sea

Oil and gas drilling activity in the North Sea has remained steady, with an optimistic forecast for the next two quarters, according to a new offshore activity report from Deloitte.

The report found that a total of 16 exploration and appraisal wells were drilled in the UK Continental Shelf (UKCS) region during the second-quarter of 2013, which is a slight decline compared to 14 wells in the same quarter of 2012.

The report, compiled by Deloitte’s Petroleum Services Group (PSG), is based on the summary of exploration activities between 1 April 2013 and 31 June 2013.

It forecasts a rise in exploration activities in the third and fourth quarters of 2013 as the region will recover from a prolonged and harsh winter.

According to the report, two additional wells were drilled in the UKCS in the second quarter of 2013, combined to the quarterly average since the end of 2011.

During the second quarter of 2013, 35 new exploration and appraisal wells were drilled across north-west Europe as a whole, compared to 25 wells in the first-quarter of 2013.

"It forecasts a rise in exploration activities in the third and fourth quarters of 2013 as the region will recover."

In addition, 30 farm-in deals were completed in the region, compared to 35 during the same period of 2012.

Deloitte PSG managing director, Graham Sadler, said the latest figures are in line with what would be expected from a mature region such as the UKCS.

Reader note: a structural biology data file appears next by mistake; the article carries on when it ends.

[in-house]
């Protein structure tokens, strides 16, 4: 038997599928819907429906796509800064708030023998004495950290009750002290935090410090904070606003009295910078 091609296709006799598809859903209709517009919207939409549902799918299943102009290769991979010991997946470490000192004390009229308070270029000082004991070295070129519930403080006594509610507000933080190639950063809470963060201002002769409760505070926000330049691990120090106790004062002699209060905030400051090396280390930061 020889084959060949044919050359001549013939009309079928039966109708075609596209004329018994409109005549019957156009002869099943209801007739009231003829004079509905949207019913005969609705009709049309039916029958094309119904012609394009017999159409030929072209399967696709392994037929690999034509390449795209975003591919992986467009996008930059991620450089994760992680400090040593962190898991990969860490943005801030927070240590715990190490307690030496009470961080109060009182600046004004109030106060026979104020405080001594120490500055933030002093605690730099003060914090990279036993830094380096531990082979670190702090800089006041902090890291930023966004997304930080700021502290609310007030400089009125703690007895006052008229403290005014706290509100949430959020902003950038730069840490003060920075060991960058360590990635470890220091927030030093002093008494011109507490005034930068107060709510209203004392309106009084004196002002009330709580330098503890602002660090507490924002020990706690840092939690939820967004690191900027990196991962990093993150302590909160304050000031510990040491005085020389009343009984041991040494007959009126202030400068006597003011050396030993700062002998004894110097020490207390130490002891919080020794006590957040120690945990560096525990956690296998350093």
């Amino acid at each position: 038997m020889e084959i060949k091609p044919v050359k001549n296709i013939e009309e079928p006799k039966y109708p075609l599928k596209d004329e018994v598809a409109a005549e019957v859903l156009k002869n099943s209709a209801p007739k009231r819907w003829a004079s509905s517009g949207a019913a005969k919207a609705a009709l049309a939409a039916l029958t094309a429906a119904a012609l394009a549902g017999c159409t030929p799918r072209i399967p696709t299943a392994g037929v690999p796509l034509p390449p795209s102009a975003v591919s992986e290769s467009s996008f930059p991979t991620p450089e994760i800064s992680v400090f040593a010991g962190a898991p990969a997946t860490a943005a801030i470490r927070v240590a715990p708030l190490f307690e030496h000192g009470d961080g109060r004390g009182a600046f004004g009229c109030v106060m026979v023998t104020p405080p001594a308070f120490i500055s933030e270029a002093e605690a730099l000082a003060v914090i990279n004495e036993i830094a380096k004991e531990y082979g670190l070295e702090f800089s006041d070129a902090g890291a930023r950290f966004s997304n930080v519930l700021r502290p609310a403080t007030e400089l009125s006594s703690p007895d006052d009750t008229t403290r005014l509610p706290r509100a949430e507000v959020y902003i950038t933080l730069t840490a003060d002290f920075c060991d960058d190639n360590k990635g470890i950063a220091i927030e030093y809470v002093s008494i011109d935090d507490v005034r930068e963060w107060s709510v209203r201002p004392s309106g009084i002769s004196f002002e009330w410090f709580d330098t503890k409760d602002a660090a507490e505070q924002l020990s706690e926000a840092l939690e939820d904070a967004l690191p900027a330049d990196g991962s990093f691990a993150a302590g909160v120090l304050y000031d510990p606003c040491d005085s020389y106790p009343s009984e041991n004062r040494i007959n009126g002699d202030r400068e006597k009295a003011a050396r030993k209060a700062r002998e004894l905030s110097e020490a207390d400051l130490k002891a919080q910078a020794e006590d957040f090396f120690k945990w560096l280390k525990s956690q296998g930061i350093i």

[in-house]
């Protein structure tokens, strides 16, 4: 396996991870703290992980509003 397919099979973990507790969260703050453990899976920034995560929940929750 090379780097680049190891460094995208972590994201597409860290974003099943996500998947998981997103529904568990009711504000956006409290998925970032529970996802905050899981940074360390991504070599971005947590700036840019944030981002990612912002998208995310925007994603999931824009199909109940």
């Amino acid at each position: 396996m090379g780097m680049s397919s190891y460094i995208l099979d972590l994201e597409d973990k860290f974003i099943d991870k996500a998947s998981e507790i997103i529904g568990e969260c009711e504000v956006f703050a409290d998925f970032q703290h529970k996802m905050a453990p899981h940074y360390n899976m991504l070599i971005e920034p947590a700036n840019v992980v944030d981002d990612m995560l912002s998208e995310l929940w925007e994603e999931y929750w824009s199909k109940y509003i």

"These figures indicate the UKCS remains a strong and productive sector, which bodes well for the final two quarters of the year," Sadler added.

In farm-in style agreement, one firm acquires a stake in another firm’s field primarily to help with drilling or development costs.

"The number of smaller companies operating in the North Sea, as many major firms move to less mature areas, in part explains the significant increase in the number of farm-in deals," Sadler added.

"Farm-ins allow smaller companies to benefit from pooling resources and equipment such as drilling rigs, enabling them to access existing North Sea reserves."

Six fields in the region have already received development approval, while four are actually coming onstream across the UK and Norwegian waters.

Deloitte Aberdeen energy partner, Graeme Sheils, said the market is currently buoyed by a number of factors, including a stable oil price, increasing investment and government incentives.

"With a more positive domestic outlook also beginning to emerge across the rest of the UK, there is a lot of confidence in the outlook for the North Sea sector," Sheils added.


Image: The report found that 16 exploration and appraisal wells were drilled in the region. Photo courtesy of Jenny Embleton.

Energy